Friday, November 2, 2012

Trinity Blog Tour & Giveaway–Clare Davidson’s Top Tens



Today Clare Davidson will be stopping by to share her Top Ten Favorite Fictional Characters to celebrate the release of her fantasy novel Trinity. Clare will also be giving away a signed copy of Trinity and a set of bookmarks to one lucky winner as well as an ebook copy of Trinity via Smashwords for 5 additional winners! Be sure to leave a comment for Clare and enter the giveaway before checking out the other stops on this virtual book tour.


Top Ten Fictional Characters

Just for fun, here's my very eclectic top ten list of fictional characters. I'd like to say they're not in any particular order, but that would be a lie: they're in the order I thought of them, which says a lot.

Eilonwy, The Chronicles of Prydain by Lloyd Alexander

Eilonwy was my first favourite character from a book, that I remember. If you ask my mum, she'll probably tell you that I liked something really embarrassing first, like Kimba the White Lion… wait… I did! Anyway, I digress.

Eilonwy is feisty, quick witted and the queen (or princess) of similes as put downs. Unlike the other female character I loved in my early teen years (Alanna from The Song of the Lioness books), she wasn't a tom boy. However even though she was feminine, she was tough and capable of taking care of herself (except for in the third book in the quintet, but there was magic involved). I also loved the way she could leave Taran lost for words :)

Merida, Disney and Pixar

Merida is probably second because I saw Brave for the second time last week. Again, Merida a fiery young lady who knows what she wants and is brave enough to change her fate. She's also willing (eventually) to admit to her mistakes and put them right.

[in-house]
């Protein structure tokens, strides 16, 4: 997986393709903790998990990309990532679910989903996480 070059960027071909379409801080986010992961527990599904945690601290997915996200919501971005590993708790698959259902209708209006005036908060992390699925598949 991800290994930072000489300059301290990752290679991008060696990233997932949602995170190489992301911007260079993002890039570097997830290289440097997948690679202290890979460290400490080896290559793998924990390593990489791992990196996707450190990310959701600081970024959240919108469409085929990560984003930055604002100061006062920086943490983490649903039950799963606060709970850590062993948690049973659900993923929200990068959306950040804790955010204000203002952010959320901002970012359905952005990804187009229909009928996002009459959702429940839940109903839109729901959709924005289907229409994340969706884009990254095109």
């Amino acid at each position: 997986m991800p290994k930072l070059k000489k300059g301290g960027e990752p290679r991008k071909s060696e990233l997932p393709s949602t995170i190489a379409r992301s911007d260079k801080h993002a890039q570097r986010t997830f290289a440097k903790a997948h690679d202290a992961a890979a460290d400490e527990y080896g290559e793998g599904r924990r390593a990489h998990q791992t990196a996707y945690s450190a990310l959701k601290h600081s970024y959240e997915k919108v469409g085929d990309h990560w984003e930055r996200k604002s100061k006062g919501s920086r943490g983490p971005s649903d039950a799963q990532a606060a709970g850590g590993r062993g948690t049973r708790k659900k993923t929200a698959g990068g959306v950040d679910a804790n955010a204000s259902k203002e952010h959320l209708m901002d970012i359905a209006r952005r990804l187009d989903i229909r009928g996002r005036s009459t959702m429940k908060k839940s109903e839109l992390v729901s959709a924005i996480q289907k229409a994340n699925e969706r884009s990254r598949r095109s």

Bastian, The Neverending Story by Michael Ende

I have read the book, even though it was a heavy slog at the time, however most of my memories of Bastian come from the first two films. The subsequent films should be forgotten. They never existed, honestly. No… really… Sorry, I'll get back on track.

Bastian is the boy who dares to dream. Whose imagination and bravery saves an entire reality. Do I need to say anything more?

Deedlit, Record of Lodoss War

My token character from anime. Record of Lodoss War was the first anime that I fell in love with. Sure, you could tell that they'd created the characters using the D&D system, but it was still tons of fun.

Deedlit is the haughty high elf, who eventually falls for an inexperience warrior. I'm not sure why I love Deedlit so much, but for a long time I used her name as my online alter ego.

Ralph, Lord of the Flies by William Golding

Confident school boy turned hunted child. Ralph is a raw and powerful character, who has his view of humanity crumble. Even at the start of the novel, Ralph is far from a perfect character. Overly confident and sometimes cruel to Piggy, he takes charge of the group of British schoolboys and tries to find away for them to not only survive, but be rescued too.

I love his slow decline from leader to victim and the way that he is capable of admitting his culpability in Simon's death, especially when those around him can't. Ralph is a truly flawed character and he is all the more amazing for it.

Ry Sabir, The Secret Texts trilogy by Holly Lisle